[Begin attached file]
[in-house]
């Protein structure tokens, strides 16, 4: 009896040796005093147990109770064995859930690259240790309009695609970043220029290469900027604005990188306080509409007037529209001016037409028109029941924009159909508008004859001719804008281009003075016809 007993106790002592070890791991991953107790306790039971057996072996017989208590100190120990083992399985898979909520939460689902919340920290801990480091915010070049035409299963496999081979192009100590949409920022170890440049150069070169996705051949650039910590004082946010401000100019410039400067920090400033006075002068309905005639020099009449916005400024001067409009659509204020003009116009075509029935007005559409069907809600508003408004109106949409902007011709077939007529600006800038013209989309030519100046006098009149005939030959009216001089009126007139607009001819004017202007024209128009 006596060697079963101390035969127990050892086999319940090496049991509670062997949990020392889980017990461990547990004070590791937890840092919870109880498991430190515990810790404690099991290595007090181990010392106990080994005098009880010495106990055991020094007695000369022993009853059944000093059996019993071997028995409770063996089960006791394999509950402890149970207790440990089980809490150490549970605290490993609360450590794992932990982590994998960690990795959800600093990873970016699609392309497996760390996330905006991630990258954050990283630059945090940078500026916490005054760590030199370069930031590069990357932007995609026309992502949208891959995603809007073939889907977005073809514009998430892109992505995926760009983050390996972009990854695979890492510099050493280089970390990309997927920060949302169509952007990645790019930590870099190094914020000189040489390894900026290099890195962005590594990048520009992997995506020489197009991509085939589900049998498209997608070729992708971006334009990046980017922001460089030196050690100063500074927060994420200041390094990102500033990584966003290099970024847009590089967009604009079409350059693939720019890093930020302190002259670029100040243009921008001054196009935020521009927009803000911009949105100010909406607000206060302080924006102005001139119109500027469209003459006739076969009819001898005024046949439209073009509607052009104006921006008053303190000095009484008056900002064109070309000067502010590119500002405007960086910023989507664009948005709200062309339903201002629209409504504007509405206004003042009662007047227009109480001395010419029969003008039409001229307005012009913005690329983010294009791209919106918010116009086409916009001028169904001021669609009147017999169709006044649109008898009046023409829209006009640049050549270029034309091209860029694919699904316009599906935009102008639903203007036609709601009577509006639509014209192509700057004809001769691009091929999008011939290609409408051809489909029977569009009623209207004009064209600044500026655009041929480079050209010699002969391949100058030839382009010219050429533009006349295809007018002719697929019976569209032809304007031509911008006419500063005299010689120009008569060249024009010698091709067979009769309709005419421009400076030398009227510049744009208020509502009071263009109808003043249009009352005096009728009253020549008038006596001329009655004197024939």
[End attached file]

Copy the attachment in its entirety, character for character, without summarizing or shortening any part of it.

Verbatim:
[in-house]
């Protein structure tokens, strides 16, 4: 009896040796005093147990109770064995859930690259240790309009695609970043220029290469900027604005990188306080509409007037529209001016037409028109029941924009159909508008004859001719804008281009003075016809 007993106790002592070890791991991953107790306790039971057996072996017989208590100190120990083992399985898979909520939460689902919340920290801990480091915010070049035409299963496999081979192009100590949409920022170890440049150069070169996705051949650039910590004082946010401000100019410039400067920090400033006075002068309905005639020099009449916005400024001067409009659509204020003009116009075509029935007005559409069907809600508003408004109106949409902007011709077939007529600006800038013209989309030519100046006098009149005939030959009216001089009126007139607009001819004017202007024209128009 006596060697079963101390035969127990050892086999319940090496049991509670062997949990020392889980017990461990547990004070590791937890840092919870109880498991430190515990810790404690099991290595007090181990010392106990080994005098009880010495106990055991020094007695000369022993009853059944000093059996019993071997028995409770063996089960006791394999509950402890149970207790440990089980809490150490549970605290490993609360450590794992932990982590994998960690990795959800600093990873970016699609392309497996760390996330905006991630990258954050990283630059945090940078500026916490005054760590030199370069930031590069990357932007995609026309992502949208891959995603809007073939889907977005073809514009998430892109992505995926760009983050390996972009990854695979890492510099050493280089970390990309997927920060949302169509952007990645790019930590870099190094914020000189040489390894900026290099890195962005590594990048520009992997995506020489197009991509085939589900049998498209997608070729992708971006334009990046980017922001460089030196050690100063500074927060994420200041390094990102500033990584966003290099970024847009590089967009604009079409350059693939720019890093930020302190002259670029100040243009921008001054196009935020521009927009803000911009949105100010909406607000206060302080924006102005001139119109500027469209003459006739076969009819001898005024046949439209073009509607052009104006921006008053303190000095009484008056900002064109070309000067502010590119500002405007960086910023989507664009948005709200062309339903201002629209409504504007509405206004003042009662007047227009109480001395010419029969003008039409001229307005012009913005690329983010294009791209919106918010116009086409916009001028169904001021669609009147017999169709006044649109008898009046023409829209006009640049050549270029034309091209860029694919699904316009599906935009102008639903203007036609709601009577509006639509014209192509700057004809001769691009091929999008011939290609409408051809489909029977569009009623209207004009064209600044500026655009041929480079050209010699002969391949100058030839382009010219050429533009006349295809007018002719697929019976569209032809304007031509911008006419500063005299010689120009008569060249024009010698091709067979009769309709005419421009400076030398009227510049744009208020509502009071263009109808003043249009009352005096009728009253020549008038006596001329009655004197024939």